Martin (1992: 110):
Referring to participants by name involves making use of signs which have been assigned to individuals in a community to uniquely identify them. There are obviously more participants than names to go round in most communities and the system is only functional as long as participants in a given context are named differently. Texts assign names to unfamiliar participants where necessary, making use of elaborate structures — for example the identifying clause in [3:30]:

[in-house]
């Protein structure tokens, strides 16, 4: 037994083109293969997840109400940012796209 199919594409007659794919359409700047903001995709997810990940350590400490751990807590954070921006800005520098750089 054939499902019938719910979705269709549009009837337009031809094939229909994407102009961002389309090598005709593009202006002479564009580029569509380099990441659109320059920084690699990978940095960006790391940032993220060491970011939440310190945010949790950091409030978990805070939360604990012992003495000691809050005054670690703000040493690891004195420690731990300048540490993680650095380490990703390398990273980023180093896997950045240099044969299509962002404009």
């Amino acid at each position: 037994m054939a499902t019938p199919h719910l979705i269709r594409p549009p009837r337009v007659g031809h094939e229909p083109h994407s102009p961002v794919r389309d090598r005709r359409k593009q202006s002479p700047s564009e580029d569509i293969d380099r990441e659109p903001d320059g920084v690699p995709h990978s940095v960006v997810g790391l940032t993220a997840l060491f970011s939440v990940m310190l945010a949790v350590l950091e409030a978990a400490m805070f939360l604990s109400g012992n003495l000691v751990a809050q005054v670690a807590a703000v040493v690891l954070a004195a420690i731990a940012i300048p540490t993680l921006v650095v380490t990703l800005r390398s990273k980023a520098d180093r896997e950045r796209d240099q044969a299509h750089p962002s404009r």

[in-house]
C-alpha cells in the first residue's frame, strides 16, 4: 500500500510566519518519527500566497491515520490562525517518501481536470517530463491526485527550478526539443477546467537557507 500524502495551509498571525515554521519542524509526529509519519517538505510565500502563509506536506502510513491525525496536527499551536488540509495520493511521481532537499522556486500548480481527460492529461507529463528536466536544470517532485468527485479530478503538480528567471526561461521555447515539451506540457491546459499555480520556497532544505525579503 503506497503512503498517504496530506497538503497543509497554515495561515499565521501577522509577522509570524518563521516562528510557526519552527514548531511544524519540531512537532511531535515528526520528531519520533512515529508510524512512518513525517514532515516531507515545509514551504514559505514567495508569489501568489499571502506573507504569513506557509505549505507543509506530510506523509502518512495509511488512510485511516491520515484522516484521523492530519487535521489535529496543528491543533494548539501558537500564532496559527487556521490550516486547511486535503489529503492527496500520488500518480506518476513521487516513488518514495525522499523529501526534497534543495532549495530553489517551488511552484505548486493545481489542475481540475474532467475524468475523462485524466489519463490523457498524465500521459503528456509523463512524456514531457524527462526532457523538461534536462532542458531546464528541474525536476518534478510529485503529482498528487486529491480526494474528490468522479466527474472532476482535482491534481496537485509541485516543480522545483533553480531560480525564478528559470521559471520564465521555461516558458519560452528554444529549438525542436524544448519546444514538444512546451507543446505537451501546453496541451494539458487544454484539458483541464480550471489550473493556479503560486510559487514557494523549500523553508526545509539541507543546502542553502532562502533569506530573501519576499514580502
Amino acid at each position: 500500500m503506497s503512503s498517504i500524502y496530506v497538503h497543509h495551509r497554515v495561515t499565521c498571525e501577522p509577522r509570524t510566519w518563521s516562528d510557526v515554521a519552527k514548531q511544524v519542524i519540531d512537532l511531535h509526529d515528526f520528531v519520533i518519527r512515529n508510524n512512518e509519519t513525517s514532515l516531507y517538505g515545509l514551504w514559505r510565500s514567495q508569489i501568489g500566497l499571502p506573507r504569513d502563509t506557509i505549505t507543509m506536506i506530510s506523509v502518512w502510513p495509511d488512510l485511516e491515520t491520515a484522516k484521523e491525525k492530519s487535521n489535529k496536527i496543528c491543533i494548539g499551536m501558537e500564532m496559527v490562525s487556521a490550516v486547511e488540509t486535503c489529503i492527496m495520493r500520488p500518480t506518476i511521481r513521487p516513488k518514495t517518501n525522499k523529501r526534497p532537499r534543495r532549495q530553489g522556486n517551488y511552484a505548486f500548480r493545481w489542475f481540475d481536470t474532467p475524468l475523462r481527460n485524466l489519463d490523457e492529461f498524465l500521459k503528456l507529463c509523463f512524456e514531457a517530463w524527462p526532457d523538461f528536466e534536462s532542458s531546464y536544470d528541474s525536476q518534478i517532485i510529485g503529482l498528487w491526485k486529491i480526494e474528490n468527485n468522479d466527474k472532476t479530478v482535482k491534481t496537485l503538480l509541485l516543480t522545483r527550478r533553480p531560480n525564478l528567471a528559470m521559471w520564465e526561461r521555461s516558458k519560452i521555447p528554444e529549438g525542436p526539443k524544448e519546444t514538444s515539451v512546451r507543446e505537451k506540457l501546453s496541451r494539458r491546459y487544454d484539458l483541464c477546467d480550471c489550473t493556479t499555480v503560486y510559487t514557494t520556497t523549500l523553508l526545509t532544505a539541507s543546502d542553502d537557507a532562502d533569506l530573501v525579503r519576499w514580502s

[3:30] There was a little boy. His name was Tommy.
This mistakes the experiential identity of participants for the textual system of reference (which presents items as identifiable).
In [3:30], the only instance of reference is the personal co-reference item his which refers anaphorically to a little boy. Unlike the identifying clause, this cohesive relation expresses "meaning beyond the clause".